A dear friend and mentor gave me a book called Zen Shorts by Jon J Muth. Here’s one of the stories.
My Uncle Ry lived alone in a small house up in the hills. He didn’t own many things. He lived a simple life. One evening, he discovered he had a visitor. A robber had broken into the house and was rummaging through my Uncle’s few belongings.
The robber didn’t notice Uncle Ry, and when my uncle said “hello”, the robber was so startled he nearly fell down. My uncle smiled at the robber and shook his hand.
“Welcome! Welcome! How nice of you to visit!” The robber opened his mouth to speak, but couldn’t think of anything to say.
Because Ry never lets anyone leave empty-handed, he looked around the tiny hut for a gift for the robber. But there was nothing to give. The robber began to back toward the door. He wanted to leave. At last, Uncle Ry knew what to do.
He took off his only robe, which was old and tattered. “Here”, he said. “Please take this”. The robber thought my uncle was crazy. He took the robe, dashed out the door, and escaped into the night.
My uncle sat and looked at the moon, it’s silvery light spilling over the mountains, making all things quietly beautiful. “Poor man”, lamented my uncle. “All I had to give him was my tattered robe. If only I could have given him this wonderful moon”.
My chance to put the story’s message to use occurred last Fall, when I arrived to our urban farm to find a similar visitor bent over in our garden. I said “Hello” and the visitor straightened up with big, surprised eyes. She was startled to see me standing there with a group of about 17 students behind me, all of us wondering who she was. When I noticed the grocery bags full of fresh vegetables that she had apparently picked from our garden, I bristled.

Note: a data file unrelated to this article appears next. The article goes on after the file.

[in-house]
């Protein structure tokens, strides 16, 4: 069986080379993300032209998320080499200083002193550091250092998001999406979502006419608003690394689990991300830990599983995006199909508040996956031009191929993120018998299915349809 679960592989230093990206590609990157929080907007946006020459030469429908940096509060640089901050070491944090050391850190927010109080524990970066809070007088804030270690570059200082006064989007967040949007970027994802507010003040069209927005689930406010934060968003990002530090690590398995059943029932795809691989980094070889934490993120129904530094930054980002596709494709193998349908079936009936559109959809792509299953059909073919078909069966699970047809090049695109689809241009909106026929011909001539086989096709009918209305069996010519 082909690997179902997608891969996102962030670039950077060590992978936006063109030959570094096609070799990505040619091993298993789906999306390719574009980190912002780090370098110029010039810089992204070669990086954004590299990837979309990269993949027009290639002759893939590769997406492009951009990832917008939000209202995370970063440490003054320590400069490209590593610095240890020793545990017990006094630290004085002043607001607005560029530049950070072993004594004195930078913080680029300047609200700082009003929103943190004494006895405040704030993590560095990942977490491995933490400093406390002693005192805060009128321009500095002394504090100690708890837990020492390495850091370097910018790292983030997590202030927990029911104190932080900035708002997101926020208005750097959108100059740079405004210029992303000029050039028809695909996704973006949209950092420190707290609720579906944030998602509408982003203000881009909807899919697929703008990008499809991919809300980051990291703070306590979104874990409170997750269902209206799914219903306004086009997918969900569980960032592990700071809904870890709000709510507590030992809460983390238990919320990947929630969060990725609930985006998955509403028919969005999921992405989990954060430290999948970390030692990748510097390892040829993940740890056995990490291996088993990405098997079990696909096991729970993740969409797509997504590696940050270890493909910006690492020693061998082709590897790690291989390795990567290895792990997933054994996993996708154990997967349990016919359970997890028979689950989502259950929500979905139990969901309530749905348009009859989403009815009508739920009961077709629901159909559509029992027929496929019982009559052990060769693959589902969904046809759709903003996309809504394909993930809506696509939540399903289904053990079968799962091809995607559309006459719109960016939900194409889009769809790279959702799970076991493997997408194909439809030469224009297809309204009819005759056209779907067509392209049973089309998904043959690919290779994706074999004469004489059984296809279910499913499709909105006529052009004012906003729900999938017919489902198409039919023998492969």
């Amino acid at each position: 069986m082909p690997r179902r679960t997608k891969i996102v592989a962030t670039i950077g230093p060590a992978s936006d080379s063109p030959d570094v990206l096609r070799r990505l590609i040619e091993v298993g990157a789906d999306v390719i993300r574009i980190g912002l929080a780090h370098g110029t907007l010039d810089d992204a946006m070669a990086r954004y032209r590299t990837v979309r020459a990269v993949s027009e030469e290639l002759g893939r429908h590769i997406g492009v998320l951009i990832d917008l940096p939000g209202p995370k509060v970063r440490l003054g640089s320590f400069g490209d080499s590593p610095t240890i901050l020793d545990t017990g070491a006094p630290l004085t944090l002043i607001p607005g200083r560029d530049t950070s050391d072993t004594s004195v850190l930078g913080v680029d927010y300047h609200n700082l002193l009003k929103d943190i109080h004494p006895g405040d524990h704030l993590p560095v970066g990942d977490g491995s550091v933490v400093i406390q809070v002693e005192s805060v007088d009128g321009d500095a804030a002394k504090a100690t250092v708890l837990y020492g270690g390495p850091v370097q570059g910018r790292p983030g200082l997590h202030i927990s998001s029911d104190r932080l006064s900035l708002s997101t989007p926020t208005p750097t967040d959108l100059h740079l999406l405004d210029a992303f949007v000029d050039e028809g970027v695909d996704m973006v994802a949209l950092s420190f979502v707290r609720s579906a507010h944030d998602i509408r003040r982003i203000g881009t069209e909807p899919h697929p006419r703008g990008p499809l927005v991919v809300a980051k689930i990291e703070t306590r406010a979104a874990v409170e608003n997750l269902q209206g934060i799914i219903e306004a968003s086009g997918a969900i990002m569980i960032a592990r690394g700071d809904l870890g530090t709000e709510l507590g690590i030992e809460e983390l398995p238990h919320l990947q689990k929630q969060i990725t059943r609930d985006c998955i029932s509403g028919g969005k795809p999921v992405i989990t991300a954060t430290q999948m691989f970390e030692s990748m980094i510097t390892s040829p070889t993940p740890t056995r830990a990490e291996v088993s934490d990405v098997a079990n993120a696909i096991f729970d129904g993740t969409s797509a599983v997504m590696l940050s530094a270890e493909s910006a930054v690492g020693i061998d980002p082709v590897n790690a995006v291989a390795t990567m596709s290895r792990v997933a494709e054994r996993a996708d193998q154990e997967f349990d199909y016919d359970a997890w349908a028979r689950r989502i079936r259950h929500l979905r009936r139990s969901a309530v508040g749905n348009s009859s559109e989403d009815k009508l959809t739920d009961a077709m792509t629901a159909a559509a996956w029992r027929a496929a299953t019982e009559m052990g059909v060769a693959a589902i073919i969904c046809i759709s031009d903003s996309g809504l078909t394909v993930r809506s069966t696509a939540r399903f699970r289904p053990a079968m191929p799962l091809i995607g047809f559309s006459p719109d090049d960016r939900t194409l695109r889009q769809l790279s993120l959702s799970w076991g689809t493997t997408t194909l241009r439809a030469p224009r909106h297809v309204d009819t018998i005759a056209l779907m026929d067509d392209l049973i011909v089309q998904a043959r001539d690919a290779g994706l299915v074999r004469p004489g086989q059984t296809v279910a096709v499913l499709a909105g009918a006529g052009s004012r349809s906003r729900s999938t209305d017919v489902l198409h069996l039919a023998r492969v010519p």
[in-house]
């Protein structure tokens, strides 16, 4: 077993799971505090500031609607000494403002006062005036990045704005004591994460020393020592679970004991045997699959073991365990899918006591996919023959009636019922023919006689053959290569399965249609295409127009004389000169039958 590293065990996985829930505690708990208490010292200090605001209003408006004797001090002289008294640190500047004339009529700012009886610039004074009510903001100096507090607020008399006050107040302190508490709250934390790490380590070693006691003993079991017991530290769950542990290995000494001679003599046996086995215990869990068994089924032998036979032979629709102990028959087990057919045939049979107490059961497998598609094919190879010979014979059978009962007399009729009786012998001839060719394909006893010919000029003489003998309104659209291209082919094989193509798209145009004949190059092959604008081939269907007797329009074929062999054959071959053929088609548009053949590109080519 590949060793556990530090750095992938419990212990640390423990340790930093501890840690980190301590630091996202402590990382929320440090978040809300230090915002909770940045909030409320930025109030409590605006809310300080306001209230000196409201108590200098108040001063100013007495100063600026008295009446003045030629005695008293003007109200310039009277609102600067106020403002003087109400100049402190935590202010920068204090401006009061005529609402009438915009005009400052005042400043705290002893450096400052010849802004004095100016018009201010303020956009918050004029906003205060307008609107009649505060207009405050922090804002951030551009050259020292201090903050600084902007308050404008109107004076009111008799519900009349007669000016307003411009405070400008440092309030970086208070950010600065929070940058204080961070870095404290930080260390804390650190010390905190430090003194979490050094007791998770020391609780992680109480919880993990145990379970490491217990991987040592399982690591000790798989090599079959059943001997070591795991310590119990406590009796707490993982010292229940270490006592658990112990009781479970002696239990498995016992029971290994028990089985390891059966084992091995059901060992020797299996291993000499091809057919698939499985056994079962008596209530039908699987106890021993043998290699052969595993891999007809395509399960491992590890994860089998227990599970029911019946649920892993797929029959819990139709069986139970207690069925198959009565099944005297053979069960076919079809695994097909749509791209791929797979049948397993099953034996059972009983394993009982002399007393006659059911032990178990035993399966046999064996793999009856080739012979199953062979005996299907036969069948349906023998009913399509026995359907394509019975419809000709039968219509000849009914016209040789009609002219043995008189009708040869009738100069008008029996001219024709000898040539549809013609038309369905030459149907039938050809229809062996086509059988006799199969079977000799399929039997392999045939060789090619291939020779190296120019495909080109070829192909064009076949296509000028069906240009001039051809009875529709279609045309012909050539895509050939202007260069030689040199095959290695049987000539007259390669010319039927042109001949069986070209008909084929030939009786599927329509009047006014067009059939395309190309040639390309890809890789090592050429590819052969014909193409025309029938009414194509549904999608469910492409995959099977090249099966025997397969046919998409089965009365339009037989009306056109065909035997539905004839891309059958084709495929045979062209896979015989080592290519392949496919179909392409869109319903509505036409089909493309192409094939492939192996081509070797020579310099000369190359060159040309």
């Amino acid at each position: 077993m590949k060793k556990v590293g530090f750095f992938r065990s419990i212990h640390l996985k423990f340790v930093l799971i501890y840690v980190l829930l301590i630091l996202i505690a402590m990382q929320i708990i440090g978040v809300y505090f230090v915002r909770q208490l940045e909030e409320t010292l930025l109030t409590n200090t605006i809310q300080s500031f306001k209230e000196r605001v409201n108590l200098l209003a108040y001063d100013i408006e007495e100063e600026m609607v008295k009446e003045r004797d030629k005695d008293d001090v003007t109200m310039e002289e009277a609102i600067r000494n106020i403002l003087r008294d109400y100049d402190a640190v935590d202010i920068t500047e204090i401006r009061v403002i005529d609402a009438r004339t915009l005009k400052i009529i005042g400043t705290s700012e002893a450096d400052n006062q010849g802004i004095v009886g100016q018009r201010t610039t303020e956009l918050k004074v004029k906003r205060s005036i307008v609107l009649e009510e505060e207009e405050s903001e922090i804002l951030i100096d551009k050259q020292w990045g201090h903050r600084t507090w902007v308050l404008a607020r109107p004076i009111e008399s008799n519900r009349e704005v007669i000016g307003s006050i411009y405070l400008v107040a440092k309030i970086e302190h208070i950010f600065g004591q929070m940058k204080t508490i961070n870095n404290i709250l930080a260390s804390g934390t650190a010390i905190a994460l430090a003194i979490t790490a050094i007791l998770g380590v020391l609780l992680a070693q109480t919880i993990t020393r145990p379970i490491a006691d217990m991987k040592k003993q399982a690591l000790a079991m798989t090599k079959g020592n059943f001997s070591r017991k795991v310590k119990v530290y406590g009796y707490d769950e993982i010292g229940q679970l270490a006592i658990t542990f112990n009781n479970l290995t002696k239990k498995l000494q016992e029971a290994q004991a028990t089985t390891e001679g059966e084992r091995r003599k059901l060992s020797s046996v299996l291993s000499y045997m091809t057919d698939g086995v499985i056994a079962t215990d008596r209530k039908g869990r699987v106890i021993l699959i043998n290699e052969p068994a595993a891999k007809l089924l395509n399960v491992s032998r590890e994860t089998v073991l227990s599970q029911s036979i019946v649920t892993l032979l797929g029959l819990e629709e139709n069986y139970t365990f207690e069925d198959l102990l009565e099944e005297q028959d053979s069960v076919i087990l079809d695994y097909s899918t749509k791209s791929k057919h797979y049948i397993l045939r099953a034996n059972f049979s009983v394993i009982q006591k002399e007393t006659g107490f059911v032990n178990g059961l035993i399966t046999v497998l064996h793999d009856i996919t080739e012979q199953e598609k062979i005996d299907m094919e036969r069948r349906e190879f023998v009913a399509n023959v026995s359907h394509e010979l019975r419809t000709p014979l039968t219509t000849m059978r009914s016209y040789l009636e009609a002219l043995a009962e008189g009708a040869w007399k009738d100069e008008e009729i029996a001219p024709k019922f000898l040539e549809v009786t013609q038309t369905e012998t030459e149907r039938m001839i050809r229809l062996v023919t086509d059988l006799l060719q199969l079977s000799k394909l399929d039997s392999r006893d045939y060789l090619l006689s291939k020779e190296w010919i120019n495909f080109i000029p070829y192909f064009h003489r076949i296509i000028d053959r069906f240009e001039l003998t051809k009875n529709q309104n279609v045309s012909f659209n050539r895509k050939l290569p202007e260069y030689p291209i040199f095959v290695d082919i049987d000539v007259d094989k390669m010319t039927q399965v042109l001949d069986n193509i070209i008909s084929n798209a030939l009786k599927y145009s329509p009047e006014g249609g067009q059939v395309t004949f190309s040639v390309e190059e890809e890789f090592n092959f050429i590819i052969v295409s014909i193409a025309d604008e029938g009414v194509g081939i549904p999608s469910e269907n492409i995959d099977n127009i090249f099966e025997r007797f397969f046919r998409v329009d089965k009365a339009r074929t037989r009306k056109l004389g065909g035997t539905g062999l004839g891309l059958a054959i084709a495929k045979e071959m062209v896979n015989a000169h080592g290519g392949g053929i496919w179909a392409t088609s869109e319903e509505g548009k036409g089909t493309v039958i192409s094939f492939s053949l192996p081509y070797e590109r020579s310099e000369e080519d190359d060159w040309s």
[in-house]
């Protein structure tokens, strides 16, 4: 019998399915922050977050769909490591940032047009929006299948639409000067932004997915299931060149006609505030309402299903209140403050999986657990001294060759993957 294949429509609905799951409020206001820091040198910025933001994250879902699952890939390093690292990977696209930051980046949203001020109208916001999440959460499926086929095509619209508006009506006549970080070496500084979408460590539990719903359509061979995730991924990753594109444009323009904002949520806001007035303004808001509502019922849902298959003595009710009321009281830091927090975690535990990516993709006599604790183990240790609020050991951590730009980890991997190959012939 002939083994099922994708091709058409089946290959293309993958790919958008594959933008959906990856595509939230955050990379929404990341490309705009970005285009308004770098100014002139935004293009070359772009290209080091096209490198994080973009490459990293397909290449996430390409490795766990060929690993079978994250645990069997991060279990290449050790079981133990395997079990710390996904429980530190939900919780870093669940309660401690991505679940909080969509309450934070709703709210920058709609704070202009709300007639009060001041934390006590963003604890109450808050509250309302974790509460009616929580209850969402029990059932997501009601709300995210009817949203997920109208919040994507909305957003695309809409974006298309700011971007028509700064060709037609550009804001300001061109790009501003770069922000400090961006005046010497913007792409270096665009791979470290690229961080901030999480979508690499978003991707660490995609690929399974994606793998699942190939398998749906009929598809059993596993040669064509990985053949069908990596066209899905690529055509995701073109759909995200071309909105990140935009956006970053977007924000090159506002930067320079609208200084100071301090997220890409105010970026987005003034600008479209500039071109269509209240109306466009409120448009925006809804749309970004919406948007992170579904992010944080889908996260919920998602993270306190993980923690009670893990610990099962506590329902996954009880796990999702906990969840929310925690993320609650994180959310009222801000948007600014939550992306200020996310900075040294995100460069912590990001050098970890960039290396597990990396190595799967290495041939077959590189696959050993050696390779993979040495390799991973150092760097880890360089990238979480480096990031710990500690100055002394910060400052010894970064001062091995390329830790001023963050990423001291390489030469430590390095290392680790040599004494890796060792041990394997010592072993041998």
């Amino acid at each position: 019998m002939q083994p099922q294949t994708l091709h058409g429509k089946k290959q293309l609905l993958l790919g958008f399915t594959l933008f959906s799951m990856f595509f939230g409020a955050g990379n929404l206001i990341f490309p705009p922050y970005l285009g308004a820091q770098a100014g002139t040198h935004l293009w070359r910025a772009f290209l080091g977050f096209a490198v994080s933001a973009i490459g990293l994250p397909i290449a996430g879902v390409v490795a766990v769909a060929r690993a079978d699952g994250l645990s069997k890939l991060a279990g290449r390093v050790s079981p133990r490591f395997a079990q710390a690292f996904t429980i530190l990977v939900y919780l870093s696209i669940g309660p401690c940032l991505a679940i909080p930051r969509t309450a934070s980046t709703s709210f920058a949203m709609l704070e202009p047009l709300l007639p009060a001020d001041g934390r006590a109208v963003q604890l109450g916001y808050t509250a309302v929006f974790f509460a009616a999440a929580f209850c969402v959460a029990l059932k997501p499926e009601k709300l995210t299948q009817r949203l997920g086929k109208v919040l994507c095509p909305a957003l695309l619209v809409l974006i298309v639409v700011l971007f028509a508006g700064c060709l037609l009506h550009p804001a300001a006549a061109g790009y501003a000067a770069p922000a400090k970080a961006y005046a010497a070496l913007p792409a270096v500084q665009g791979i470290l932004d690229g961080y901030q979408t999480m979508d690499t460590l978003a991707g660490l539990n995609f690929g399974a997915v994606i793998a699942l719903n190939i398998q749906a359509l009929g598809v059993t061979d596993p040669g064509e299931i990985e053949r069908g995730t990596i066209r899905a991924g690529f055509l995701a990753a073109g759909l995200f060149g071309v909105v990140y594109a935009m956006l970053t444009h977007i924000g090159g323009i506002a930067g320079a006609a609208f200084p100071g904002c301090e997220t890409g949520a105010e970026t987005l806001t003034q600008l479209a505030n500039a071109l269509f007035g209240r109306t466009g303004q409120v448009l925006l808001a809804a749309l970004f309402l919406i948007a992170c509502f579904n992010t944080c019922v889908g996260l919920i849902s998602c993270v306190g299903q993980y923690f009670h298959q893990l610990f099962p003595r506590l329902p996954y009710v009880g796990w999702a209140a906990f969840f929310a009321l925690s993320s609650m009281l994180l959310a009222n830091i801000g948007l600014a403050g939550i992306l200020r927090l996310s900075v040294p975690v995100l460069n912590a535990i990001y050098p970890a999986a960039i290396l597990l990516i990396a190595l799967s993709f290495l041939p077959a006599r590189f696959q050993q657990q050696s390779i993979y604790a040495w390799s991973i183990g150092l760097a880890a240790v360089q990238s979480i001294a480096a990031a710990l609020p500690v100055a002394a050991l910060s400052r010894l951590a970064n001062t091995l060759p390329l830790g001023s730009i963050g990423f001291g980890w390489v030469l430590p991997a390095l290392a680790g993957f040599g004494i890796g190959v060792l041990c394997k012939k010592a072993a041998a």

Still giving her the benefit of the doubt, I asked her what she was up to. “I’m picking vegetables from the community garden”, she said. “I’ve been using them all Summer in my kitchen and they are delicious!”.
I agreed with the stranger. It was a good year for peppers – starting with highly nutrient-rich soil (boosted with compost from the previous Summer) that my students mixed by hand many snowy weeks before the first official day of Spring transplanting, followed by lots of rain early on and then just enough heat to plump them up but not enough to dry out the soil too fast. She nodded and smiled and for a moment we exchanged an unspoken appreciation for hard work that created such culinary treats.
The good vibes vanished however when I calmly explained that our garden was not, in fact, a community garden. For effect, I glanced at the bags of loot sitting at her feet.
The woman, who was dressed well and didn’t seem to be the sort of person who couldn’t afford to buy her own food, said with some testiness “Well you should put up a sign that explains that”.
I told her that I agreed. We stood and looked at each other for a long time.
Then she asked, “What do you want me to do with the vegetables?” This question was so strange to me because the answer seemed obvious. So I answered with another question of sorts.